The boy said he kept quiet because he feared retaliation and because he wanted to protect his mother from stress, which contributed to health problems she had last year.
"I am very upset that this happened. It is inexcusable," Hoffman said yesterday. "My son had to leave Coventry High School because of this incident. He has gone through so much since it was reported. The doctor told me to get him out of Coventry or he would have to medicate him."
When Hoffman transferred her son to Manchester High School, she discovered that he had been given an "F" in physical education. She believes that his grade was dropped from a "C" in retaliation for filing the sheriff's report.
"These coaches have so much power with these boys," Hoffman said. "They must be held to a higher standard if they are going to be examples for our children."
Hoffman was accompanied yesterday by her attorney, Allen Schulman, at a news conference called by the sheriff to announce the charges against Hartman and Harrison.
Schulman asked school board President Richard Kutuchief when the school board became aware of the incident and when the school board first heard the allegations of students' grades dropping in retaliation for speaking out.
Kutuchief said the board became aware of the incident at about the same time Hoffman filed the report with the sheriff's department. He said he was first made aware of the allegations about grades dropping yesterday.
Kutuchief said Hartman would be suspended, with pay, effective Monday, pending the outcome of the criminal charges and an internal investigation by Superintendent Gerald Wargo.
Kutuchief said the internal investigation will resume "immediately, but we will defer it, if the sheriff's investigators ask us to." The school board's investigation had been put on hold pending yesterday's announcement of criminal charges.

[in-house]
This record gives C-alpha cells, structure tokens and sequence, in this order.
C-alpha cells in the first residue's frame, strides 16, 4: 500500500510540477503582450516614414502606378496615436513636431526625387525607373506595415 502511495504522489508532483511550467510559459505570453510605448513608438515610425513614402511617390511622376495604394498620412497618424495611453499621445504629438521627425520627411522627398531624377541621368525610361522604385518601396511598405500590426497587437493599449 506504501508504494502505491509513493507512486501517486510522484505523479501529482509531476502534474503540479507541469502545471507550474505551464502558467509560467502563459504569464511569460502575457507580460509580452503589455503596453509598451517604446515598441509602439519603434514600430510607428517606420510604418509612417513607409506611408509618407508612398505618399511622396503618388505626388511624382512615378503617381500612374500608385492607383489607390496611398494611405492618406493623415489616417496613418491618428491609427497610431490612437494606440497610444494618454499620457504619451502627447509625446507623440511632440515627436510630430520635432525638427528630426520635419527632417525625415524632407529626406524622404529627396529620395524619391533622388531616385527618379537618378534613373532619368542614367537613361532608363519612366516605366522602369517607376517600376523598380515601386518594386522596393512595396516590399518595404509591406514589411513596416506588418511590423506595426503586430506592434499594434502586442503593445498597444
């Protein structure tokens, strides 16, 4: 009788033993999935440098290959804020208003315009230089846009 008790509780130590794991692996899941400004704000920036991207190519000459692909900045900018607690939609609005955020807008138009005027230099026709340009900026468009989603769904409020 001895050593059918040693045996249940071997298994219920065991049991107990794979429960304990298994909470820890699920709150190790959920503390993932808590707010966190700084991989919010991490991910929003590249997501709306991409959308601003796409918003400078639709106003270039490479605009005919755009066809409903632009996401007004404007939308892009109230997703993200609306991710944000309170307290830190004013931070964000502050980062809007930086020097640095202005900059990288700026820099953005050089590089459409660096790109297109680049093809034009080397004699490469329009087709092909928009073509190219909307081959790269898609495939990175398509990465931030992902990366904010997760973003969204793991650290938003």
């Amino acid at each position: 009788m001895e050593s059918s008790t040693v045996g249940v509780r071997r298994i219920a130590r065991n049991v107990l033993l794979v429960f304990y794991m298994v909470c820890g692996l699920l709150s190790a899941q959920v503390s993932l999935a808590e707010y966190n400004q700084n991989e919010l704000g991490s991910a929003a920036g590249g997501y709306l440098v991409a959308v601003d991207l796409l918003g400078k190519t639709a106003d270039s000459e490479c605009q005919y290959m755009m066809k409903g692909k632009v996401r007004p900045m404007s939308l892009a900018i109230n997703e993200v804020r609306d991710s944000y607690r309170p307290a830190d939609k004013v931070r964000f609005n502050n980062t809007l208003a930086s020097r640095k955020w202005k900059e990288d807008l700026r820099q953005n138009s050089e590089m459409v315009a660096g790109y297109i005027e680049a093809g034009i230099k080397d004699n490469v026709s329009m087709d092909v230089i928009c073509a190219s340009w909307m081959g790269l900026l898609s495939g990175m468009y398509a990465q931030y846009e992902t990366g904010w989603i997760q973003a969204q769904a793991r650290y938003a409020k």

Before the investigation was halted, Kutuchief said Coventry wrestling coach Randy Glover had been told by Wargo to question students about the BB gun incident.
Glover came under fire last week after WKYC-TV (Channel 3) in Cleveland broadcast photos of him holding a beer in the same room with wrestlers after the state tournament in Dayton in 1995. The school board is investigating allegations that Glover was drinking alcoholic beverages with his team.
Kutuchief said the internal investigation will address how the BB gun got onto school property and how it was used. He said the superintendent will also investigate whether students' grades were lowered in retaliation for naming Hartman as the person who allegedly shot the student.
If it is found that Harrison brought the gun to school and shot another student, he will face possible expulsion. If it is found that Hartman shot a student with the BB gun, he will face possible termination.
Hartman, who posted 10 percent of a $1,500 bond yesterday, was scheduled for arraignment this morning in Barberton Municipal Court. Harrison's arraignment is set for March 6.
Neither Hartman nor Harrison could be reached for comment.
The assault and child endangering charges, both first degree misdemeanors, carry a maximum penalty of six months each. The obstruction of official business charge, a second-degree misdemeanor, carries a 90-day jail sentence.
Copyright (c) 1997 Akron Beacon Journal